1838-O 50C, BM PR (PCGS# 6226)

LB Signature Sale #460

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    Heritage Auctions
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Lot Description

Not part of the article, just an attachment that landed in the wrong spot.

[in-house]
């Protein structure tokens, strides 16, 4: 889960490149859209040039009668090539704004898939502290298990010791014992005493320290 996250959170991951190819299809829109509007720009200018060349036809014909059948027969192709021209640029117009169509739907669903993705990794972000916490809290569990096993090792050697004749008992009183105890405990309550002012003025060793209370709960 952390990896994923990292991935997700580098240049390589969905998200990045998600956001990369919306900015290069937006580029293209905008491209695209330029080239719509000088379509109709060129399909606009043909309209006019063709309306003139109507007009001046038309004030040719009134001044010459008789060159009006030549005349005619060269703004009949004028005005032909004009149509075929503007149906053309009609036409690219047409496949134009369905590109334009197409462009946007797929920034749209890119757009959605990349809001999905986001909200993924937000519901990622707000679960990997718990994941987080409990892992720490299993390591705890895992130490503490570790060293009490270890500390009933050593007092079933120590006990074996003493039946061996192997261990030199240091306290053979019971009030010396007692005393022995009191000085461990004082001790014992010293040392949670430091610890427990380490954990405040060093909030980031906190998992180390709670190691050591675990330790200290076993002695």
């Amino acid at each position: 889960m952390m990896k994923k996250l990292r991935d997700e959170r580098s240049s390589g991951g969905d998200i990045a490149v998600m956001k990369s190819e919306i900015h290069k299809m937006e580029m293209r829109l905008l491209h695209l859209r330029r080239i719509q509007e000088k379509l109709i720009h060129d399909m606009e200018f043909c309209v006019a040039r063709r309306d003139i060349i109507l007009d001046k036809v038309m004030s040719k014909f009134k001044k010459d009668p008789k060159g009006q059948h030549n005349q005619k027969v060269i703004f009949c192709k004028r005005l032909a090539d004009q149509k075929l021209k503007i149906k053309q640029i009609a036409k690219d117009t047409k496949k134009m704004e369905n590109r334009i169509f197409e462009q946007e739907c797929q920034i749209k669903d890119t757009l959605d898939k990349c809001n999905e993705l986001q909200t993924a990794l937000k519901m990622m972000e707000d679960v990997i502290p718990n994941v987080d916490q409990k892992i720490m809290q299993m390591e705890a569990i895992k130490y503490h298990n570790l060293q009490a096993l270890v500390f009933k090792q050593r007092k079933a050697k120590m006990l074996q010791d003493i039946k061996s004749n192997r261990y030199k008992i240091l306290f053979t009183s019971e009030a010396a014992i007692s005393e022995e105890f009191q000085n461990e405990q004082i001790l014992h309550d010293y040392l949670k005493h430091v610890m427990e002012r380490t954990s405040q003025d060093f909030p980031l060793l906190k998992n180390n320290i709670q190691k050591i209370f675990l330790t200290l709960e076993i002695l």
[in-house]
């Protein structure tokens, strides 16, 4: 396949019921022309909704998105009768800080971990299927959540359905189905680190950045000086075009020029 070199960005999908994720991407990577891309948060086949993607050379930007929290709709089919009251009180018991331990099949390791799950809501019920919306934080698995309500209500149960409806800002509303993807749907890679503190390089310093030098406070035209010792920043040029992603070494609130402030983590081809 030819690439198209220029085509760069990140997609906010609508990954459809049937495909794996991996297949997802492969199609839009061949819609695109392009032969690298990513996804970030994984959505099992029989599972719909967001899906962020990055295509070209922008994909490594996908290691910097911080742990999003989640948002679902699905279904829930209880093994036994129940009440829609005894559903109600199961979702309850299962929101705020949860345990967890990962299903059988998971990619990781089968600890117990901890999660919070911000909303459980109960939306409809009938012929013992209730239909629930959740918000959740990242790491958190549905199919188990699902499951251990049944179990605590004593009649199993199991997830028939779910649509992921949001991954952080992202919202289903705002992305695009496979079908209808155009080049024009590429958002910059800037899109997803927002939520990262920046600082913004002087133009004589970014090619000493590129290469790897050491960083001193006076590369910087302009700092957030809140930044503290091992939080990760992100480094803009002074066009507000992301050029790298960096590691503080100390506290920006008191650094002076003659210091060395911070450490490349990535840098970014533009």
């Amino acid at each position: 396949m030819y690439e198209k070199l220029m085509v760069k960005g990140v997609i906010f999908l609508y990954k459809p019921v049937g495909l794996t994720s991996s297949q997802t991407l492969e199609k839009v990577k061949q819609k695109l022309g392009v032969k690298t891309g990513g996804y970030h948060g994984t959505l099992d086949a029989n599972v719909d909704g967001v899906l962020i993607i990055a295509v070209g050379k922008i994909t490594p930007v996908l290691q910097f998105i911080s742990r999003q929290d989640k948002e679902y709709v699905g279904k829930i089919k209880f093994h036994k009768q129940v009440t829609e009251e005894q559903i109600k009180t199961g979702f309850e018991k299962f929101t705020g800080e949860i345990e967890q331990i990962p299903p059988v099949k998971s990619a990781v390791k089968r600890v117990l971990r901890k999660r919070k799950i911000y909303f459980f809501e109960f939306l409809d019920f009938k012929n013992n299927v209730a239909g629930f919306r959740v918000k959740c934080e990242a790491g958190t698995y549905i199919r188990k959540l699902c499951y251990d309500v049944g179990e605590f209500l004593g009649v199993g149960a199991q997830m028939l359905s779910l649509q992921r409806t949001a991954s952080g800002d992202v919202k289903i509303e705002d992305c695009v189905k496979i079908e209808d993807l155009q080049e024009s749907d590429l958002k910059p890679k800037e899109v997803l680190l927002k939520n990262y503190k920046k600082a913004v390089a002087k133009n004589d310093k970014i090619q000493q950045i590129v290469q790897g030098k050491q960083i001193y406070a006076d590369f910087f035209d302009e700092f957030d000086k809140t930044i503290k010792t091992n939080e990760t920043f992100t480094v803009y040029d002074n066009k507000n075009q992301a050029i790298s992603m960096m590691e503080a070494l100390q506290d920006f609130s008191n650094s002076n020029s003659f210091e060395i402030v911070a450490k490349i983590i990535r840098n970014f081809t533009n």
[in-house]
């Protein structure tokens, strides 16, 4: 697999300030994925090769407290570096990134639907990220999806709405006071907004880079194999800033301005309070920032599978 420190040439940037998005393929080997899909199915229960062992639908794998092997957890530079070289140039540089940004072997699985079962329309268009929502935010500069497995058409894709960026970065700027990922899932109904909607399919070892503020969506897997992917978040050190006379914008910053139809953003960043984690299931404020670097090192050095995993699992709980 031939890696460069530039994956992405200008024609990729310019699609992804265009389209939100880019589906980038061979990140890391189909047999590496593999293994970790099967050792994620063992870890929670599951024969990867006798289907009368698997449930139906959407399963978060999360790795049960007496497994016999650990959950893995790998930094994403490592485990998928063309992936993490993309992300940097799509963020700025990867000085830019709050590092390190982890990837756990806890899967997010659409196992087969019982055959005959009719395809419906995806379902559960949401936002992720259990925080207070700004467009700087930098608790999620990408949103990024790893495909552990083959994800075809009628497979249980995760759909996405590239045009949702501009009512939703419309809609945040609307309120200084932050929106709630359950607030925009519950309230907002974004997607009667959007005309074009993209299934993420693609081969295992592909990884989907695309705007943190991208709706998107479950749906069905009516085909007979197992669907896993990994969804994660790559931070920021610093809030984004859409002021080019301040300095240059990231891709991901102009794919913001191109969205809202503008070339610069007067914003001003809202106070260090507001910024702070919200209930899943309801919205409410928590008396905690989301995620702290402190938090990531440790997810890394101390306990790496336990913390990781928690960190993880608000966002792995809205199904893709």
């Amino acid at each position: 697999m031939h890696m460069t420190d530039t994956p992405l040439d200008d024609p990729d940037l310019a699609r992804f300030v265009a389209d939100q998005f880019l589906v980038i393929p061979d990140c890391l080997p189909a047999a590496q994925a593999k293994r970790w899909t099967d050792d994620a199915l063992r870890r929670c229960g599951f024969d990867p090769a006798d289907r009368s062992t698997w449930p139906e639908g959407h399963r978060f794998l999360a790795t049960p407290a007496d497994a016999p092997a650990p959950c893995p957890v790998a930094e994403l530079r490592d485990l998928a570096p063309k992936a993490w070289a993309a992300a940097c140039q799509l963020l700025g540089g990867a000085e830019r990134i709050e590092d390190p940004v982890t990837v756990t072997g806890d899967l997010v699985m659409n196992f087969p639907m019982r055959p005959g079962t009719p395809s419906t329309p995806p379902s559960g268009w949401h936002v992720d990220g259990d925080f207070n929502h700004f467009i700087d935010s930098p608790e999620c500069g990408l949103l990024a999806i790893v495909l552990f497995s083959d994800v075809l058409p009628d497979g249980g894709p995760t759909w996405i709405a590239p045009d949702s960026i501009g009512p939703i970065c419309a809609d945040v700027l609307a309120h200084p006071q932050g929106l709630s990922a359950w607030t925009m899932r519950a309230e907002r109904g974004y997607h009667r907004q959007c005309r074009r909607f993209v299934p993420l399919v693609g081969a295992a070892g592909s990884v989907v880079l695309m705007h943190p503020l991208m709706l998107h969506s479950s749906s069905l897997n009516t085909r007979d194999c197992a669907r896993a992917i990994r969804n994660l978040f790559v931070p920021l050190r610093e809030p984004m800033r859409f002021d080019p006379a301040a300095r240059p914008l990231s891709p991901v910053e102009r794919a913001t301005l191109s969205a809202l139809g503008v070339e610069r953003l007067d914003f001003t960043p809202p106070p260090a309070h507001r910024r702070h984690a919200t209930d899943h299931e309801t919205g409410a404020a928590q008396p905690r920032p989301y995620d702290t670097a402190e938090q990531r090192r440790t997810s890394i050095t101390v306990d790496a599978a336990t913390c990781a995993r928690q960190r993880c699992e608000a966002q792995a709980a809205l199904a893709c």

1838-O 50C PR63 Branch Mint PCGS. CAC. JR-1, R.7. What defines a classic American numismatic rarity? Is it an extremely low mintage figure, or are certain coins considered classics because of their combination of a beautiful design, historical significance, and limited availability? Perhaps it is the mystique surrounding special coins, such as the 1913 nickel, 1804 dollar, or the 1933 double eagle that account for their status as classic rarities and their accompanying multi-million dollar price tags. By all of the above attributes, the 1838-O is a classic and, unequivocally, one of the most celebrated and sought-after properties in America's numismatic history. However, it is the mystery surrounding the 1838 O-mint halves that tends to elicit the most intrigue from collectors, dealers, and researchers alike. First of all, how many were struck? The generally accepted mintage figure is 20 coins, based upon a handwritten note that accompanied the 1838-O half dollar sold as lot 583 in the June 1894 Friesner Collection by Edouard Frossard. As recorded in Breen (1988), the handwritten note was inscribed as follows: "The enclosed specimen coin of the U.S. branch mint at New Orleans is presented to Pres. Bache by Rufus Tyler the coiner. It may be proper to state that not more than 20 pieces were struck with the half dollar dies of 1838." Alexander D. Bache was the first president of Girard College in Philadelphia and, according to research by Karl Moulton, Tyler's prior chemistry professor at the University of Pennsylvania, thus providing a motive for the gift from Tyler. As a side note, Girard College was founded in 1833 but did not technically open until 1848. Nonetheless, Bache was president, in a limited capacity, of the college when he received the 1838-O half specimen. The current disposition of this particular specimen is unknown and not included in the pedigree roster below, suggesting that an additional example of this rare issue may be extant. The 1838-O half sol
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